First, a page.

“I thought you said it was smooth and went well.”

“It did. Too smooth. Too well. The editors in TO went over it & we, frankly, are very hard pressed to find anything in it.”

“In it?”

“We were expecting more of you studying the photographs & than saying ‘she’s very pretty.’ His dissing the RCMP is pretty tired stuff too.”

“I don’t know it was my job to script things for him to say?”

“I know I know but, fuck, there has to be more there, right?”

“You wanted me to sweat a confession out of him? This isn’t a hot pursuit crime show. It’s not COPS. Or were you expecting some sort of e.s.p trance as I wavy hand over the photos as I say ‘I sense of dark presence?’ That’s not how photo forensics works.”

“It’s not that but ..”

“I can’t make looking at a photograph more exciting than it is.”

“I realize that but I was expecting you to find more in them.”

“They were a bunch of very ordinary family photos. It’s not as if I was examining crime scene photos or ones being used for some sort of blackmail. They were ordinary photos of a family party. Of kids growing up. That’s all. None of them had visible bruises.”

“That’s not enough to keep the viewer interested.”

“Isn’t that the editors’ job? Oh! I suppose you expected me to see where the children were … to see the reflection of their abductor in their eyes? That would take more than the naked eye given the quality of those pictures, anyway.”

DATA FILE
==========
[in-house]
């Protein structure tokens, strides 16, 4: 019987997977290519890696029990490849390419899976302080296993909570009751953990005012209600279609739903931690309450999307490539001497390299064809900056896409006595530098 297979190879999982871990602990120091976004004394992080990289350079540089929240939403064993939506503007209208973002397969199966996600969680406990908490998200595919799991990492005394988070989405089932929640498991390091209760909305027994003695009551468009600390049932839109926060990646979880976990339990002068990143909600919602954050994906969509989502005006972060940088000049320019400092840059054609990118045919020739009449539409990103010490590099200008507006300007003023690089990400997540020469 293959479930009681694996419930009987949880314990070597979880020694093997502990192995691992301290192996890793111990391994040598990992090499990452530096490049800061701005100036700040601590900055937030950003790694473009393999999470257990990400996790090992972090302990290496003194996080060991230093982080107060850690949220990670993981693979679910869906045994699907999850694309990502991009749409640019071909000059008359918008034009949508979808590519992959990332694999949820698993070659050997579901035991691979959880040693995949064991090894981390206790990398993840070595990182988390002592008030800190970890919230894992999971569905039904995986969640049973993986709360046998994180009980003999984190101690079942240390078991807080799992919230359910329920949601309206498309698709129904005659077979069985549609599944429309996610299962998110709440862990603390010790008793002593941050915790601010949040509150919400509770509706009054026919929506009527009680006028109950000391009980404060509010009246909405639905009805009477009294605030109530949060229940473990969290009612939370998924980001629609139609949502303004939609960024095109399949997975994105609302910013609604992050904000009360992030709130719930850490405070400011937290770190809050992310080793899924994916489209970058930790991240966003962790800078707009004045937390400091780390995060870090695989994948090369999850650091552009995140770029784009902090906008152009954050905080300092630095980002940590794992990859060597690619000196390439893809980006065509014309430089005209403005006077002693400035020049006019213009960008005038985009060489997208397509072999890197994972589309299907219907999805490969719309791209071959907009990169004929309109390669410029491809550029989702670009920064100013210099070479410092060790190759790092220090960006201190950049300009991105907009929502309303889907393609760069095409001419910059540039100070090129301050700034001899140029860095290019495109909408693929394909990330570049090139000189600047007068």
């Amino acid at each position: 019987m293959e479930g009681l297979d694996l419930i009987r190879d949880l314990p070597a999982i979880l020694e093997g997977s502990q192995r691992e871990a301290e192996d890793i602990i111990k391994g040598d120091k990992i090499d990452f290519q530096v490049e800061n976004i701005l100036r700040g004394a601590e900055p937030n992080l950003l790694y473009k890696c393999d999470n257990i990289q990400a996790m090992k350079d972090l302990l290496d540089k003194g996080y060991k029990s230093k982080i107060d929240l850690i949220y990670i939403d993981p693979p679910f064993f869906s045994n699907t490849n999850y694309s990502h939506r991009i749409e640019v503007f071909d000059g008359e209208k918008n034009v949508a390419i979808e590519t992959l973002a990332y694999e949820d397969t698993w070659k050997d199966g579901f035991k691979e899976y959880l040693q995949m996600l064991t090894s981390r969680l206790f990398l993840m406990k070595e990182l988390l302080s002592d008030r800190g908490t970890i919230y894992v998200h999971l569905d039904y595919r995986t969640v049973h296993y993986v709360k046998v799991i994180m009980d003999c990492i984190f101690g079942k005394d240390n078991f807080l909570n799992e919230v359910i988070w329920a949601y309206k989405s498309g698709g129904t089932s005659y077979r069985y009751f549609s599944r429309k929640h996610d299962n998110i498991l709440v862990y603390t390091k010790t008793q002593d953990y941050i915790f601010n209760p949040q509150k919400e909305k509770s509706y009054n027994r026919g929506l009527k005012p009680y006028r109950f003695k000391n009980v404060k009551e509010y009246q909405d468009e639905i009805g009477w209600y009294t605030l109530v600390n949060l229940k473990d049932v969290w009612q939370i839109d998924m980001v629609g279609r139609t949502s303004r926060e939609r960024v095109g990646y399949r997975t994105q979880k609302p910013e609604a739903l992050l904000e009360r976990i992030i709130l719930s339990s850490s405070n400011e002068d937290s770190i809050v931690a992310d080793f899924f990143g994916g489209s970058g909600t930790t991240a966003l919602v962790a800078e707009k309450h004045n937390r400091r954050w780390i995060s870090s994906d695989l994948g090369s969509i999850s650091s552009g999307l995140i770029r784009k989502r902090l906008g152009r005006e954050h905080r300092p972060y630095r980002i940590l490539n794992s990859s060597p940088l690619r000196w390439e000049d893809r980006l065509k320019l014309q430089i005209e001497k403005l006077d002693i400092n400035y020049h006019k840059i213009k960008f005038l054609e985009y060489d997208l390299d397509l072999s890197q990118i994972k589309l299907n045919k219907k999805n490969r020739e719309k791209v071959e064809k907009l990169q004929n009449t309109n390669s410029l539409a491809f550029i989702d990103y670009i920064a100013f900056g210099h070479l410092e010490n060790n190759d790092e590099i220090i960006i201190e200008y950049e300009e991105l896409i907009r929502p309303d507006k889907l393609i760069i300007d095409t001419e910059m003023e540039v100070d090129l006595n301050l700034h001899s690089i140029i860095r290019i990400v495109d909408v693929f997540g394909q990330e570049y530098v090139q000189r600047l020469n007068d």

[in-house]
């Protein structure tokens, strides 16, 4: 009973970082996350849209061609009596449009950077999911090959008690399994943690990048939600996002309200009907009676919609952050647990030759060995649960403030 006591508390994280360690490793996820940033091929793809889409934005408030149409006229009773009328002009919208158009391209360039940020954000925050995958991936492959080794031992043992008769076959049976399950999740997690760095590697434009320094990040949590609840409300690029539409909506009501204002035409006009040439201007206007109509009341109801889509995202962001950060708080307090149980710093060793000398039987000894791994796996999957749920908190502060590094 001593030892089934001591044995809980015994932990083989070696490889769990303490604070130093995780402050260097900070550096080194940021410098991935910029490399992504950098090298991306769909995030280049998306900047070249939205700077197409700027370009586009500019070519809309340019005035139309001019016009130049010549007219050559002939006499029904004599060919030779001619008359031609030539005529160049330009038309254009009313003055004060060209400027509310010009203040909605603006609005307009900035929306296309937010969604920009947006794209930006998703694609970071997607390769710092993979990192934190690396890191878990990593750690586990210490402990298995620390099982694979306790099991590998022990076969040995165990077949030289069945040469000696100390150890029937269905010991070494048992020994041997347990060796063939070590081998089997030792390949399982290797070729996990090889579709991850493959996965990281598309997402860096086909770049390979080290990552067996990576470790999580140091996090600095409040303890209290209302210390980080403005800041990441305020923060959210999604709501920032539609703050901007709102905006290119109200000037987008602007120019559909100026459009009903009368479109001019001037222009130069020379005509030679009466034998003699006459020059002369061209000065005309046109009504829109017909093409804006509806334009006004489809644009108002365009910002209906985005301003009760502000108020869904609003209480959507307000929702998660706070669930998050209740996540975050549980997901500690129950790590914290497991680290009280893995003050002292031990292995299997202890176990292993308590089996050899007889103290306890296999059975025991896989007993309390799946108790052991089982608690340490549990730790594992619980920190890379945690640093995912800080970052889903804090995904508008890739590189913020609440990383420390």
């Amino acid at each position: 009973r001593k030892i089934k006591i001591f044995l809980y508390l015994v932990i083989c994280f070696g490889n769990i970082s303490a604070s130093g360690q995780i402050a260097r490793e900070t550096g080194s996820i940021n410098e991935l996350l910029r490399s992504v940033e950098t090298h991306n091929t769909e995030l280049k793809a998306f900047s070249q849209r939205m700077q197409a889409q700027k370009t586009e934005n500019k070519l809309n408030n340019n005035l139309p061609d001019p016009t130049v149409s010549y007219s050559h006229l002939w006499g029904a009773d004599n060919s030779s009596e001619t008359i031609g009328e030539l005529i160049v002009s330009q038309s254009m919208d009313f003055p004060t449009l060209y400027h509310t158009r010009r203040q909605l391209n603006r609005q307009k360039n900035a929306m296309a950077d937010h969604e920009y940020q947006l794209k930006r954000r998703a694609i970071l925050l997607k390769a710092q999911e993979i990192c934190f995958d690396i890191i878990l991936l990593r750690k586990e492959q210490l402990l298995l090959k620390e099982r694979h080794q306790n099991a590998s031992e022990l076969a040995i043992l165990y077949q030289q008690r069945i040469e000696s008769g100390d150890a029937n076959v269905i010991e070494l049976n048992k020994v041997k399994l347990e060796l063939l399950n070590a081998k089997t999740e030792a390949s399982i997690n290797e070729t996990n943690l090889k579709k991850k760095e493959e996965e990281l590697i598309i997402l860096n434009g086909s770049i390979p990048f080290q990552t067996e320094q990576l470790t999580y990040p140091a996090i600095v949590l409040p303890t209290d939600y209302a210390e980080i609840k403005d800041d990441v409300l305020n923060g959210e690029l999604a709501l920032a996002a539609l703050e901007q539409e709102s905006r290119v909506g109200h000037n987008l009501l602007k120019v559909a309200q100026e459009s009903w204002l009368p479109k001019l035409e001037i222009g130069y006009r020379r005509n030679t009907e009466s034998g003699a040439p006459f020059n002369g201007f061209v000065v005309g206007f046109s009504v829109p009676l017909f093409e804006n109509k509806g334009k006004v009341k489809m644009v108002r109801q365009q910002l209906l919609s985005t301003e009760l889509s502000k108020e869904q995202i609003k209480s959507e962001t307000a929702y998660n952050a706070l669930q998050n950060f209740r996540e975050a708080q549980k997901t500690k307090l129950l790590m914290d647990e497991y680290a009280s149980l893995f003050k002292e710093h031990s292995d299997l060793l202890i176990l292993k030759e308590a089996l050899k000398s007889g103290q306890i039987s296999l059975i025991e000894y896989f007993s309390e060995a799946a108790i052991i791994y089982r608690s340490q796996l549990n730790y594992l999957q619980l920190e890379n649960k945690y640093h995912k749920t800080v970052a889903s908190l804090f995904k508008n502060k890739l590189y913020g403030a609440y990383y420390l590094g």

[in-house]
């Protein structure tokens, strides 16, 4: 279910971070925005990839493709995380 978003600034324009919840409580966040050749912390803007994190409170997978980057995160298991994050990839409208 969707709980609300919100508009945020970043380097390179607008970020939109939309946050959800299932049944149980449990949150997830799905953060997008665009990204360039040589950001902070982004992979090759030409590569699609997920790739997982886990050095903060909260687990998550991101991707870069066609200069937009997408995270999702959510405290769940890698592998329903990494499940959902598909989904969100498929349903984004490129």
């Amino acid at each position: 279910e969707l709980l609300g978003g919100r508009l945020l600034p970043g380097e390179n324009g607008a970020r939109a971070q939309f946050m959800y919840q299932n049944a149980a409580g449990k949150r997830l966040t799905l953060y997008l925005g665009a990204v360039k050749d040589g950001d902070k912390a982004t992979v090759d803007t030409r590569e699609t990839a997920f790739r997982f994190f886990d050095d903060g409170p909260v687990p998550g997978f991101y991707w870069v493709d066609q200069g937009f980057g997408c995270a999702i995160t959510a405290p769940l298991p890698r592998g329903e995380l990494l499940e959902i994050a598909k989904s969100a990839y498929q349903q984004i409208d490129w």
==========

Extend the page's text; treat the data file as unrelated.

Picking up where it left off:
“Ooh that would be great. Or say, the perp lurking in the background of one of those party pictures. It is possible isn’t it? In a mirror, say? Even if there isn’t, you can act as if there is.”

“This is how reality gets rewritten so truth becomes irrelevant?”

“It has to be heightened in someway. Didn’t you pick up anything from handling those pictures?”

“Look, I can tell you lots of stuff, but none of it is relevant to why those kids disappeared. I can tell you things like the time of day the pictures were taken, what make of camera was used, possibly even the model. If there is a reflection in the children’s eyes it would be of the photographer not their abductor.”

“So who took these pictures?”

“According to Forestier it was a family friend. These were duplicates. They were taken by with ordinary Kodak. Trust me there wasn’t anything unexpected in them.”

“But surely you got some vibe from them?”

“I’m not the Long Island psychic Baxter. I’m a forensic photo examiner. Do you really know what that means? It is a science not e.s.p.”

“Okay, okay. I didn’t mean to get you riled. We expected more from you. Do you think Dad is holding anything back about what happened?”

“He seemed to be telling me everything he remembered. I believe him when he says he has no idea what happened. If he was implicated the RCMP would have found out.”

“Would they? They didn’t even know there were others. Did they?”